Bahrain blamed Iranian “terror” on Saturday for an oil pipeline fire near the capital Manama, which was eventually brought under control by emergency services.
Bahrain said the pipeline that exploded overnight was attacked by militants and alleged that Iran was in communication and guiding those responsible for the explosion and other attacks.
“It is an act of sabotage, a serious terrorist act aimed at harming the interests of the nation and endangering the population,” the interior ministry said on Twitter.
“Terrorist acts witnessed by the country in the recent period are carried out through direct contacts and instructions from Iran,” the ministry said in a longer statement on its website.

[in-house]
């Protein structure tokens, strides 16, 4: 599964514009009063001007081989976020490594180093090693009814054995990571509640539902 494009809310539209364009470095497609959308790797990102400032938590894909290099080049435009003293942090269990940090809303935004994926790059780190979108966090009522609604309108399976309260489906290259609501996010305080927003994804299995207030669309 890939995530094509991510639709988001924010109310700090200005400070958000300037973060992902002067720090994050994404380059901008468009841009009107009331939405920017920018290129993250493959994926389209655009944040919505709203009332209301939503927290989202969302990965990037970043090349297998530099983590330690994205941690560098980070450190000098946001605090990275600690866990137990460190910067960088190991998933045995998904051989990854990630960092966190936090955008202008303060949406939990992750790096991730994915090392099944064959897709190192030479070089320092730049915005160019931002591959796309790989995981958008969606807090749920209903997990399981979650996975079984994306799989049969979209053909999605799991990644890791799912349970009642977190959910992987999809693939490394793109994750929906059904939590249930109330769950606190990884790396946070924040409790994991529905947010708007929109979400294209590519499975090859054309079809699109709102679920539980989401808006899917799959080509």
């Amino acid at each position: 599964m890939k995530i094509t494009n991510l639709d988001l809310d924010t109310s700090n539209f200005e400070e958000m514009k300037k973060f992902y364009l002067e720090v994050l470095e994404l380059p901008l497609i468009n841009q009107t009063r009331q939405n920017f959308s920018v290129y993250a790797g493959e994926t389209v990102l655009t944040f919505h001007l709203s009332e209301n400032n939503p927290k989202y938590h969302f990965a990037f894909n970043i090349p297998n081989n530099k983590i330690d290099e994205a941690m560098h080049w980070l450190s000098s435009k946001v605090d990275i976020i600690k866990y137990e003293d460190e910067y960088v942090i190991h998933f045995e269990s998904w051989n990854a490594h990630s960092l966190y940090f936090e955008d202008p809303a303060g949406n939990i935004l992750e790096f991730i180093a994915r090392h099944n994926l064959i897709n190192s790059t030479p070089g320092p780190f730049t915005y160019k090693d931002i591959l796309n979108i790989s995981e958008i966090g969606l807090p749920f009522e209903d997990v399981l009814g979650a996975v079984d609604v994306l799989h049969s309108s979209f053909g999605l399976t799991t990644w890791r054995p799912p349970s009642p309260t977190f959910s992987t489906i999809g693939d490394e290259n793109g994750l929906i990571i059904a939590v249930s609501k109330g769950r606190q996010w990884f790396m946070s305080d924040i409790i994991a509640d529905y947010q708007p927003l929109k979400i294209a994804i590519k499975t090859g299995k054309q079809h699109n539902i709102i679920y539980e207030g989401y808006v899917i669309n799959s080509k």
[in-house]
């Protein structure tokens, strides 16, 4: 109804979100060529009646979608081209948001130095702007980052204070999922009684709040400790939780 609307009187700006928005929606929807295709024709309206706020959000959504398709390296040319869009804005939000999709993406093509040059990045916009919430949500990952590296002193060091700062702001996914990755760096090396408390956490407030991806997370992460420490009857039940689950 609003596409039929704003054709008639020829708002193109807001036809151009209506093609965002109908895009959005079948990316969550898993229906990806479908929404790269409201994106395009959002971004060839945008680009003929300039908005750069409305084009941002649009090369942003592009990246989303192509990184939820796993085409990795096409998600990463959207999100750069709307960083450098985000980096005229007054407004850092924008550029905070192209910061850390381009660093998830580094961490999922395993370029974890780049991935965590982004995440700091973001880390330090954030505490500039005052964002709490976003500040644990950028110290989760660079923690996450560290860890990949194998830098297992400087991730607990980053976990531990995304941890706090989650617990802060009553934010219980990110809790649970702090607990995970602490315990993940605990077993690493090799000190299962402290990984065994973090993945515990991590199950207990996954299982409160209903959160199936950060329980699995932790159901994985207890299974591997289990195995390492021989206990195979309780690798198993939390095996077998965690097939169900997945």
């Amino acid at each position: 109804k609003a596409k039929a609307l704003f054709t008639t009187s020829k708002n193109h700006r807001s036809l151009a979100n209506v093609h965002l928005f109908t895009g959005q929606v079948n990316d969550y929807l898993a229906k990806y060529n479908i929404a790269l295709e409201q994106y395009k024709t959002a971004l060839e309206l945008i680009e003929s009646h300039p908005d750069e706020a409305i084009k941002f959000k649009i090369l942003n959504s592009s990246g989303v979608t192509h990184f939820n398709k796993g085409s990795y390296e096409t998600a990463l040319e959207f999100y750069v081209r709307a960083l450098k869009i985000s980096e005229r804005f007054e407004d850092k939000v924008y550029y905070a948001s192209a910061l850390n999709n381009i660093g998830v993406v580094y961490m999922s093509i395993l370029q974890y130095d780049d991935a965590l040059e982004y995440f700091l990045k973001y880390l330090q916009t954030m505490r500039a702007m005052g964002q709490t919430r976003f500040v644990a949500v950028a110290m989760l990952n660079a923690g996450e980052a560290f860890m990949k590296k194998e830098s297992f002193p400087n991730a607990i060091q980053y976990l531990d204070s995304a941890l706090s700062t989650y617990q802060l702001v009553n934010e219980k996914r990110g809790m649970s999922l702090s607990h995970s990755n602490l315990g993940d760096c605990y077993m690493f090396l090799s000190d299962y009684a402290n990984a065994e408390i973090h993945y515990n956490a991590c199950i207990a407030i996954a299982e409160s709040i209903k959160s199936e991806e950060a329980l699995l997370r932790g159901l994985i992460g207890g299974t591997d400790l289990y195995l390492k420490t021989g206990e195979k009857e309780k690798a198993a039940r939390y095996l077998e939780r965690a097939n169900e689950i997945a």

Emergency services brought the blaze under control after it was discovered early Saturday, officials said, adding that national oil company Bapco had turned off the flow of oil.
The fire service also evacuated homes in the nearby village of Buri, 15 kilometers (10 miles) south of Manama, it added.
Bahrain relies on the Abu Safa field, which it shares with neighboring Saudi Arabia, for much of its oil, pumped in via a 230,000-barrel-per-day pipeline.
Bahrain, a Shiite-majority kingdom ruled by a Sunni dynasty, has seen sporadic violence since the repression in 2011 of a protest movement demanding a constitutional monarchy and an elected prime minister.
Authorities have since tightened their grip on dissent, jailing hundreds of protesters and stripping a string of high-profile activists and clerics of citizenship.
The government denies it discriminates against Shiites and accuses neighboring Iran of stirring up tensions, which Tehran refutes.
Bahrain is home to the US Navy’s Fifth Fleet and a British army base is currently under construction.